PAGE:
Some devices rated for 240V are switchable so they can be connected to either 240V or 120V power. If 120V is chosen, though, the heat output will be halved. Note that the reverse will not work: a 120V device connected to 240V power will blow out and be ruined. Some wall heaters can be internally adjusted to run on a wide variety of different wattages.

Wall Heater Placement

Wall heaters can quickly heat up an entire room. These heaters are perfect for single rooms. They are not for entire floors or for multiple areas. 

If you have several rooms on a floor, you'll need one heater per room, plus one or more for each hallway or common area.

Electric wall heaters work best on interior walls rather than exterior walls. This is exactly the opposite for electric baseboard heat, which is usually mounted on an outside wall and placed under windows.

Electric In-Wall Heater: Pros and Cons

Pros
  • Easy to install

  • Heats only the needed space

  • Heater unit is inexpensive

  • Ductwork not required

  • DIY-friendly with intermediate electrical skills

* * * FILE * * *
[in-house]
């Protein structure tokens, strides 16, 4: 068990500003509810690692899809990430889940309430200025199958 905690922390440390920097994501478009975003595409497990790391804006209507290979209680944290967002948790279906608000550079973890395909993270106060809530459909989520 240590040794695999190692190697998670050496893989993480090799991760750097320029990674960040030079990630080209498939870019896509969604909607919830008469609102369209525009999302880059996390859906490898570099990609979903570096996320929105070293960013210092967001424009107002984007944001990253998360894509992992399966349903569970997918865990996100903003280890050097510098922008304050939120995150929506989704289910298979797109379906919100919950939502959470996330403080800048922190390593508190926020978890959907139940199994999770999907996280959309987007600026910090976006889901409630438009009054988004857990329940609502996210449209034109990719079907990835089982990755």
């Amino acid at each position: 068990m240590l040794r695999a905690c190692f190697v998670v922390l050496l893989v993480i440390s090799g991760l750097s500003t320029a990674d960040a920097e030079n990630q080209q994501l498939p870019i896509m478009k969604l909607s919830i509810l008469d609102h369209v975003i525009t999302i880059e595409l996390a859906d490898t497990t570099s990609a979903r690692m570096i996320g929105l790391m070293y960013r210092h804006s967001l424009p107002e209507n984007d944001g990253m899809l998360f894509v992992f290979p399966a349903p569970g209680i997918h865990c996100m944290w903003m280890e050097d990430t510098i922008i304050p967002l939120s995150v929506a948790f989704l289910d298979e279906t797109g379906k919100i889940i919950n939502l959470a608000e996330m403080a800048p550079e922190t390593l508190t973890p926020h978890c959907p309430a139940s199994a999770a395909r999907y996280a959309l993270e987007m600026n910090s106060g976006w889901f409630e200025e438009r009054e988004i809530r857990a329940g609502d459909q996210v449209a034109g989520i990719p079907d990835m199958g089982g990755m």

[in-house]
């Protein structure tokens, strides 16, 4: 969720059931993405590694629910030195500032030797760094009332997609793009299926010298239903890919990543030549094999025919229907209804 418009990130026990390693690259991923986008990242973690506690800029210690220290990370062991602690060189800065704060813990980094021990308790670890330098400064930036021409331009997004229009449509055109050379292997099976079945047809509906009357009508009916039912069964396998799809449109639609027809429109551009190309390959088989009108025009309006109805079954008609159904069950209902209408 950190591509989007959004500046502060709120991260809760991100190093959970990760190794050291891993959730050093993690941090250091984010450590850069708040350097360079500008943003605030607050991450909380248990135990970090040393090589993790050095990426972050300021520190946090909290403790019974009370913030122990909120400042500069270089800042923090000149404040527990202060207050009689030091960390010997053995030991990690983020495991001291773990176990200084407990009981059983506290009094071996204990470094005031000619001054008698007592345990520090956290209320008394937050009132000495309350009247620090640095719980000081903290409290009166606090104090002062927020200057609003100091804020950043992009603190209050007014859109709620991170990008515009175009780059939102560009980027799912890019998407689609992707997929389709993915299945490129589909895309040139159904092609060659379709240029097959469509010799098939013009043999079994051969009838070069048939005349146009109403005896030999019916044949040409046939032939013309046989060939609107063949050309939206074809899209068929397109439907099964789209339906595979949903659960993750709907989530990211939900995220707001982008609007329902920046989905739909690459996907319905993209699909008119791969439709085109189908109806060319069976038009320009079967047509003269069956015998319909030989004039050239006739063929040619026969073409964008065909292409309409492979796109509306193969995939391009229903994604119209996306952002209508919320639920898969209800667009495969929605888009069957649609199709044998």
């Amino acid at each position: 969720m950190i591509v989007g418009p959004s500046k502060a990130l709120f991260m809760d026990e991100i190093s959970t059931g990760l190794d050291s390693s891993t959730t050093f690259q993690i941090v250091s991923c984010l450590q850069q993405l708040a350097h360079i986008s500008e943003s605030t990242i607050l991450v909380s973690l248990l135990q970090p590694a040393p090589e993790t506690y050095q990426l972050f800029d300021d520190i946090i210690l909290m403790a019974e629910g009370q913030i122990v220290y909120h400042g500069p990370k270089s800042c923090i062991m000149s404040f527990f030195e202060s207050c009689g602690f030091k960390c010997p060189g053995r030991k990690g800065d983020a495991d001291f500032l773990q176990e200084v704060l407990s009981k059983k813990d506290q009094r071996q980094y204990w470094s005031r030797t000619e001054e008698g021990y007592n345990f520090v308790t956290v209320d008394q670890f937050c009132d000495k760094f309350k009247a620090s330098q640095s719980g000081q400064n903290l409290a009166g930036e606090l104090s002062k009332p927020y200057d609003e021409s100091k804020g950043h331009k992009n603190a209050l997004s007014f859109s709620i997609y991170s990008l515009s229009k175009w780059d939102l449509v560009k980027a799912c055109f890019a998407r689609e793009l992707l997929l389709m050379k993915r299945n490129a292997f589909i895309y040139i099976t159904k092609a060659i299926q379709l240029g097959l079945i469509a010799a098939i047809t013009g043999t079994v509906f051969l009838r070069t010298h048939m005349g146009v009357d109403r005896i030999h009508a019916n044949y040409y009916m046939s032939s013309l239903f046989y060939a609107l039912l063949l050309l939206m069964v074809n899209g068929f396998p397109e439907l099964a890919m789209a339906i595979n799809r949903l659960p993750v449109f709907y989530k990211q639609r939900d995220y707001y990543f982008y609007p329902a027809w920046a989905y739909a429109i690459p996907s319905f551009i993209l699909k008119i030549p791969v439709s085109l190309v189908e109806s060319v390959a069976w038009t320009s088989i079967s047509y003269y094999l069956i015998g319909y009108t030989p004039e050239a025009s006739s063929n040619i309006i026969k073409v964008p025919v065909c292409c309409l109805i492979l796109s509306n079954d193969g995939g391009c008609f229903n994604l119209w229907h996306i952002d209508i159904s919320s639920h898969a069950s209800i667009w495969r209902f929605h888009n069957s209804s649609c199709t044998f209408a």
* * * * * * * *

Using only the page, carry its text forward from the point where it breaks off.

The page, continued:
• Good use of energy; no wasted fuel in the home

Cons
  • Noisy

  • Buffer required

  • Electricity: expensive energy

  • Poor use of energy due to electric generation losses

Electric in-wall heaters so fully represent the extremes of home heating—the highest of highs and the lowest of lows—that the choice is not clear unless you sift through the many pros and cons.

For example, electric in-wall heaters bear the distinction of being both energy-smart and not energy-smart, at least when you look at it from different angles.

Pros

Energy-Smart

While electricity is not the most efficient way to heat a house, wall heaters do use energy wisely in the sense that they are designed to heat specific spaces.